“Every night I cut out my heart. But in the morning it was full again,” said Count Almásy.
In the 69th Academy Awards, Anthony Minghella’s The English Patient garnered 12 nominations and won 9 of them including Best Picture and Best Director, hence this post. Minghella’s tour de force practically owns it all and is praised as the film of the year in the same year as Fargo, Jerry Maguire,Shine et al. Clocking in at 162 minutes (as it was initially reportedly to have a 250-minute cut), this epic story is clearly ambitious and tough to watch for its lengthy duration; but, it really is worth the duration.
Aviation, cartography, and fascination of African country were important points of this story – which was adapted from Michael Ondaatje’s novel of the same title; but, I wouldn’t know that until one-third of the film. Initially, The English Patient is presented as a war film, highlighting the final days of Italian campaign in WWII, as we follow a French-Canadian nurse, Hana (Juliette Binoche), travels across battles to battles tending armies. During Hana’s initial on-screen endeavor, I was wondering who will become the titular patient. Most of her patients ended up deceased; to which she complaints why everyone who is close to her finally dies.
It wasn’t long until a critically burnt man who speaks English is introduced as he’s tended by middle-earth vagabond and finally handed over to the British. Hana finally decides to look after the ‘English patient’ who remembers a lot but his own name. The nurse tends this man in a ruined, abandoned monastery, in which she’s joined by a Canadian operative, Caravaggio (Willem Dafoe) and a sapper, Kip (Naveen Andrews). As I mentioned previously, I was still unaware up to this point about those themes I mentioned previously, let alone the forbidden romance narrative, which drives the plot.
In a series of flashbacks, we learn that the man is a real life figure (in an alternate universe), Count László de Almásy (Ralph Fiennes), a Hungarian cartographer, who was mapping the Sahara and getting involved in an expedition in Egypt and Libya. He was involved in a love affair with Katharine Clifton (Kristin Scott Thomas), wife of Geoffrey (Colin Firth) – which drives the plot forward into his encounter with Hana.
This work indeed is ambitious. The in-location sets, the costumes and even special effects are exuberant (for which, it wins Oscars for Art Direction and Costumes) as pictured by John Seale’s grandiose cinematography (look at those desert scenes and other aerial shots); labeling it as a grand visual production. Yet, Minghella’s real ambition is reflected in the narrative, which works equally strong in multiple flashbacks and time frames. Minghella had a tendency to tell everything – like, literally, everything; therefore, he cramped each time frame with fragments of the main plot and subplots involving secondary characters.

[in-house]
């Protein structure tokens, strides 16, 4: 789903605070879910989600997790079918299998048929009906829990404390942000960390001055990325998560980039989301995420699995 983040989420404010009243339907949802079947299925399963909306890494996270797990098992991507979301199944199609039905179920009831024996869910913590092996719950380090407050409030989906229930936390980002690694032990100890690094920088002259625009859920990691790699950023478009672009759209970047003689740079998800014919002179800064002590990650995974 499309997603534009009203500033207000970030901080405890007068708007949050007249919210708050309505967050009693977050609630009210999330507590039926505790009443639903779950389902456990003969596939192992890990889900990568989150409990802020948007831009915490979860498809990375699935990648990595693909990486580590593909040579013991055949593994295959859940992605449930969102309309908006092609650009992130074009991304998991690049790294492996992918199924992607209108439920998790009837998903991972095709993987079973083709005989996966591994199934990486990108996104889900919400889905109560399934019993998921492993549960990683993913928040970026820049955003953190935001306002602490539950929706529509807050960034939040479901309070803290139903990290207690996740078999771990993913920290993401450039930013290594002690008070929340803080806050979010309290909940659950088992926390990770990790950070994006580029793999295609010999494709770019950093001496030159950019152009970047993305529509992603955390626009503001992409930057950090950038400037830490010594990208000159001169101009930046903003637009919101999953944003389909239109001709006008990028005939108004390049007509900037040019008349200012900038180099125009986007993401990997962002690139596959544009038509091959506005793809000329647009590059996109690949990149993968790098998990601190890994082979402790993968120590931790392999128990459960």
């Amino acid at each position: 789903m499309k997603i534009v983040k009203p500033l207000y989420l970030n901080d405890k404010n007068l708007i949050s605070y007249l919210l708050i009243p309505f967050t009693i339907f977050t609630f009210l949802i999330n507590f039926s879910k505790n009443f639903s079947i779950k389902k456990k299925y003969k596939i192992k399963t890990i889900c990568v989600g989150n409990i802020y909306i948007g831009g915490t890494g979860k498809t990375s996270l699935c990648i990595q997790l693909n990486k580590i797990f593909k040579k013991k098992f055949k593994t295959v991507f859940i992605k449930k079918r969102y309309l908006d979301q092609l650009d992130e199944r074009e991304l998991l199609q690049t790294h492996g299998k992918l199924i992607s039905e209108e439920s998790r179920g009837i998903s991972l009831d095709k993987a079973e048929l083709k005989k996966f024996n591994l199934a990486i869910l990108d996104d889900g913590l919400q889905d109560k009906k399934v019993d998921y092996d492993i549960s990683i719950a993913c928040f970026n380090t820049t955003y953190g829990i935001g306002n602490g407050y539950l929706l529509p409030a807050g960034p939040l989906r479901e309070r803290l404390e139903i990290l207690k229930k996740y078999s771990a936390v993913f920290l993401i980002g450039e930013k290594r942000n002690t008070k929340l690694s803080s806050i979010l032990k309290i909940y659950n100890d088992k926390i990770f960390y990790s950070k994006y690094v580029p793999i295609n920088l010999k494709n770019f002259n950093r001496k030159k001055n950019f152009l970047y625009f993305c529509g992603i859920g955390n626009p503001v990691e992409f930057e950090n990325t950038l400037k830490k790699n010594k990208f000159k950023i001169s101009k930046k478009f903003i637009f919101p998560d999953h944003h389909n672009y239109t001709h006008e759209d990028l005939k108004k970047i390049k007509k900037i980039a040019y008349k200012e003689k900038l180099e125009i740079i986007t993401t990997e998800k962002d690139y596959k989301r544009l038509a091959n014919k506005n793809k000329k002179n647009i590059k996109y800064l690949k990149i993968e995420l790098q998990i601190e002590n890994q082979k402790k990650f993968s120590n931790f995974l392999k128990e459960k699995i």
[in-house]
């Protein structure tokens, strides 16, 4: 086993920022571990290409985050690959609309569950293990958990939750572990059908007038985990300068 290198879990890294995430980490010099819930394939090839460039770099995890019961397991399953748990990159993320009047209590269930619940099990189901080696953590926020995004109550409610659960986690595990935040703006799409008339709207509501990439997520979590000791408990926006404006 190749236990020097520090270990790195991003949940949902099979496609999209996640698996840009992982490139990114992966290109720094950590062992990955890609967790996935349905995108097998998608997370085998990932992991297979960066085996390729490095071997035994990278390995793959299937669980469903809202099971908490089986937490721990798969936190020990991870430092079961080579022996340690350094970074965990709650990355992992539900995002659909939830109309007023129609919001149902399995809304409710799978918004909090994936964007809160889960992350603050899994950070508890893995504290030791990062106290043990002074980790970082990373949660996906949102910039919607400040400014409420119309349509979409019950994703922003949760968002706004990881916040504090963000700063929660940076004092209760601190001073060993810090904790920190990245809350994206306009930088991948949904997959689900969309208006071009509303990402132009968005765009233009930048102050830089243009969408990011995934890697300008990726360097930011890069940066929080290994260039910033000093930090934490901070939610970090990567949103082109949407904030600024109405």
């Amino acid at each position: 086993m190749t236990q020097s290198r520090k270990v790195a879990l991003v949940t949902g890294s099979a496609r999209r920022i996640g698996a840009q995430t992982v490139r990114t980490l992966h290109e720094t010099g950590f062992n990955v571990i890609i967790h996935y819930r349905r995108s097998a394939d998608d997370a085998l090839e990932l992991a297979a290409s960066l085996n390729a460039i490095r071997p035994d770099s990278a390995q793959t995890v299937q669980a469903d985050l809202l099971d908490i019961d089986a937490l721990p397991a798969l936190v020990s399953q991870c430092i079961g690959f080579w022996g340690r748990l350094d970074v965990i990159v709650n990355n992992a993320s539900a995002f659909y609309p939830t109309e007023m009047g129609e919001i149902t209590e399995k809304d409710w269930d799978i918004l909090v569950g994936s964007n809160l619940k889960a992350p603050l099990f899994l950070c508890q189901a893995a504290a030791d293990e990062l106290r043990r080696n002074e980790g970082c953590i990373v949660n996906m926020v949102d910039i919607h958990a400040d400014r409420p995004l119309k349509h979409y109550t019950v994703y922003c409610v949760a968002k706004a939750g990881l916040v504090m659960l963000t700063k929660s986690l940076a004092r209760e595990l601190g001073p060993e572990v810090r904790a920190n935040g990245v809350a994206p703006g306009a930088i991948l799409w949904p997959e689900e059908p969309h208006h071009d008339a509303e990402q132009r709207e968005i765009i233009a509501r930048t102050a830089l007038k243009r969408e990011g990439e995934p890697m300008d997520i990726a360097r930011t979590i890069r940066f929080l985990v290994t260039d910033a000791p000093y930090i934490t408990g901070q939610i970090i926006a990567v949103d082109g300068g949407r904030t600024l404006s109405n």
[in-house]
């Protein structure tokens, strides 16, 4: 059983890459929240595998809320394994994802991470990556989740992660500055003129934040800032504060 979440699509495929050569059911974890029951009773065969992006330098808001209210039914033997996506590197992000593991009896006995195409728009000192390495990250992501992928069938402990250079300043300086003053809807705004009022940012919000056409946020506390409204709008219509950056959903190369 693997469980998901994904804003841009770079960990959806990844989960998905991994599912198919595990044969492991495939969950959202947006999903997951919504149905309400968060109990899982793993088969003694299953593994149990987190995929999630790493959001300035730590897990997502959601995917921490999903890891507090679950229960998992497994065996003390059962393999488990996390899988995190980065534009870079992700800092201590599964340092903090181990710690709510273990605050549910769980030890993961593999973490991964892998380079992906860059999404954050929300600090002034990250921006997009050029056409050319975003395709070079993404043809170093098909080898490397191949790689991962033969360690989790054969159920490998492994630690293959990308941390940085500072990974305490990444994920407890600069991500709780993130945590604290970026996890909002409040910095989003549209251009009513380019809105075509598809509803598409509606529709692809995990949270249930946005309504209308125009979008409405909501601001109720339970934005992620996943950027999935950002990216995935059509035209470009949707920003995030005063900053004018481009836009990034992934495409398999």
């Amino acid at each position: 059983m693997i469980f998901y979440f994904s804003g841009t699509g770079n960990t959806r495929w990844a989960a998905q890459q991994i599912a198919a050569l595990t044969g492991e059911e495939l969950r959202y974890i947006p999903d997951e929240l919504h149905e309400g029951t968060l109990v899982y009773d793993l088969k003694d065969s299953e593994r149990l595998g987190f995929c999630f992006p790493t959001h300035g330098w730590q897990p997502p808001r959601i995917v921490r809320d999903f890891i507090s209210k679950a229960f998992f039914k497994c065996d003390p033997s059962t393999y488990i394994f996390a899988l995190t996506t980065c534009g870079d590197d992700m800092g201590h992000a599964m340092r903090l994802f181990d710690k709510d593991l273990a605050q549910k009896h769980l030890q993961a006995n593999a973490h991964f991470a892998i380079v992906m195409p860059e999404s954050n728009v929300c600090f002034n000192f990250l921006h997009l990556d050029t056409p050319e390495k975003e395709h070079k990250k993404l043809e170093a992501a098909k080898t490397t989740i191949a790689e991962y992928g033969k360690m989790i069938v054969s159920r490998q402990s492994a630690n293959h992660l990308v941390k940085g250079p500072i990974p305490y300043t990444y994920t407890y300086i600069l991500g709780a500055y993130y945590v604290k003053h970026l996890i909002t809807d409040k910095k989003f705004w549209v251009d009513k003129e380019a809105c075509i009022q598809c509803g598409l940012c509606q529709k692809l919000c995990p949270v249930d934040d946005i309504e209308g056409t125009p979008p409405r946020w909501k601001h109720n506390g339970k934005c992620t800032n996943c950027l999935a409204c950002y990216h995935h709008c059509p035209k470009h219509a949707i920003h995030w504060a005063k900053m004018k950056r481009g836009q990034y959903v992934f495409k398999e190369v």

Seemingly, The English Patient can still make two good films if it’s broken down by two – the past and the present. To that notion, I appreciate the works of veteran editor, Walter Murch (The Godfather Trilogy, Apocalypse Now), in handling such ambitions into a compact, comprehensible unison, even more than I appreciate Minghella’s direction. I would say that this film is a ‘working’ directorial mess; Minghella could not really restrain his virtuoso, neglecting the power of picture in storytelling and cramping the films with almost everything he shot. Murch is the one who tidied up all the mess (and, possibly, conventional storytelling) into the multi-layered cut we witness right now.
However, the real star of The English Patient is none other than the ensemble of cast. You cannot flaw the casts in any level since they’re emanating complexities in the story. There are lots of characters in the story – whether in the main plot or in sensible subplots – but, you just cannot let any of them slipped from your mind.
First of all, Ralph Fiennes’ brilliant portrayal of a man in two bodies, in two timelines, is quintessential; aspiring, ambitious but desperate in love as Almásy, yet, fragile but optimistic in life as the English patient. His performance ignites his co-stars’ flames in both timelines to steal the spotlight most of the time, without neglecting his importance. Juliette Binoche wins it all over with a warm persona and Kristin Scott Thomas with a burning one. Supporting roles lift the subplots into becoming a prominent point in The English Patient’s narrative body. From Willem Dafoe, Colin Firth, Naveen Andrews to Julian Wadham, each supporting actor excels in their own part.
Trust me, finishing this film in one blow is a tiring experience; but I appreciate everything despite its ambition that sometimes takes its toll. In final words, The English Patient is ambitious in every possible way; it is as captivating as Ralph Fiennes’ performance and chemistry with Kristin Scott Thomas, Juliette Binoche as well as Willem Dafoe.
The English Patient (1996)